Worker in a cotton ginning plant in Ouagadougou

Economic situation Great dependency on gold and cotton

Before the outbreak of the COVID-19 pandemic, Burkina Faso was one of the countries on the African continent with the highest growth rates. In the years before the pandemic, growth rates had ranged from 5.7 to 6.7 per cent. In 2020, economic growth dropped to two per cent because of the pandemic. The International Monetary Fund (IMF) is predicting that, from 2021 onwards, the economy will recover and economic growth rates climb back to five per cent and more in the coming years.

The COVID-19 pandemic has clearly shown that Burkina Faso's economy is not able to cushion the impact of a crisis. The economy lacks diversification. The main export products are gold and cotton, with the effect that the country is highly dependent on world market prices, supply chains and climatic conditions.

A critical security situation, low educational levels and poor infrastructure are holding back the country's economic development. Then there is the unfavourable geographical position: Burkina Faso is landlocked, which means high transportation costs for export industries.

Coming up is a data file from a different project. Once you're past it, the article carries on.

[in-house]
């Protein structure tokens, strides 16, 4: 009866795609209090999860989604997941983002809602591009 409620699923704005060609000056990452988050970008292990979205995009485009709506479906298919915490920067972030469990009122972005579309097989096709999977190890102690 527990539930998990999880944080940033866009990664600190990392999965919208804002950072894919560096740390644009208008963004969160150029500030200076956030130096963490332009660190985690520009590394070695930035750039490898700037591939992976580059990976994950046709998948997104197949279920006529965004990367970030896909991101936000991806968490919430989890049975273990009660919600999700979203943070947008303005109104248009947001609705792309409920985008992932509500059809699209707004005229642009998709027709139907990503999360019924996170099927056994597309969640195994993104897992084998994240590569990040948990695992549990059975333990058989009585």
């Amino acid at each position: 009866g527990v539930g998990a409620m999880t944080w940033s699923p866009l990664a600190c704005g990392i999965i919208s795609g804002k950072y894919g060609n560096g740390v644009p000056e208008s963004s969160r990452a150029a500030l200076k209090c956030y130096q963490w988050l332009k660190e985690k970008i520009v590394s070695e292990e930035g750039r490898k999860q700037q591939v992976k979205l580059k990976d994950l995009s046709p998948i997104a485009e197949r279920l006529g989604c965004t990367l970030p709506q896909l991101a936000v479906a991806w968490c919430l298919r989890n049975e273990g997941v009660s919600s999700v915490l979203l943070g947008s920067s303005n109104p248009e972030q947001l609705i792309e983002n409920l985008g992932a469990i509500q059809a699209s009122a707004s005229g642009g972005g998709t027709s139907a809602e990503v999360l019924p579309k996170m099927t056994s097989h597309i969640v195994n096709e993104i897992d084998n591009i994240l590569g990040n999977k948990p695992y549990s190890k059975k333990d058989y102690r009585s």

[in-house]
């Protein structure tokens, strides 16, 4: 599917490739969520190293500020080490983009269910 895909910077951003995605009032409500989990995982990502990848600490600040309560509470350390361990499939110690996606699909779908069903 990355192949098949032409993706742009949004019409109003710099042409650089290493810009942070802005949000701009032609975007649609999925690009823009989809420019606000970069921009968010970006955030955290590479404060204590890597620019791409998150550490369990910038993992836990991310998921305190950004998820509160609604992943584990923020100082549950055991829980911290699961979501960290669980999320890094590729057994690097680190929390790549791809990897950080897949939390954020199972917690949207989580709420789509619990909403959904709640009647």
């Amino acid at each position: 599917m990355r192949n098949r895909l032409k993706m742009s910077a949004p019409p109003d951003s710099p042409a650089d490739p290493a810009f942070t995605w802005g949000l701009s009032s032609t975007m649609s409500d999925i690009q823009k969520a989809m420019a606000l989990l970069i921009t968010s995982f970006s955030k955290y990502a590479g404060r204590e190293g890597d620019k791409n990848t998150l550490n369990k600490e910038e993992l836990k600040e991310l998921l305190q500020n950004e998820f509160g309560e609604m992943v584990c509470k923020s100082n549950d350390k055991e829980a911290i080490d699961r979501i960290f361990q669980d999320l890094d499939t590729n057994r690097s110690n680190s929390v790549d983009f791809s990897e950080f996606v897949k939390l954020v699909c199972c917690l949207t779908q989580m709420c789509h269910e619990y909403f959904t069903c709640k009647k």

The situation is further exacerbated by high population growth. Although good farmland is scarce, the country needs to feed more and more mouths. Often, new farmland is not used in a sustainable manner, so that over the long term it becomes unsuitable for agriculture. Even now, it is estimated that about one third of country’s land surface is degraded, whilst at the same time Burkina Faso is not tapping existing potential for increased production to the full. For instance, farmers have no access to modern methods of agricultural production or to appropriate financial services. This is where German development cooperation comes into play (see also core area “Transformation of agri-food systems”).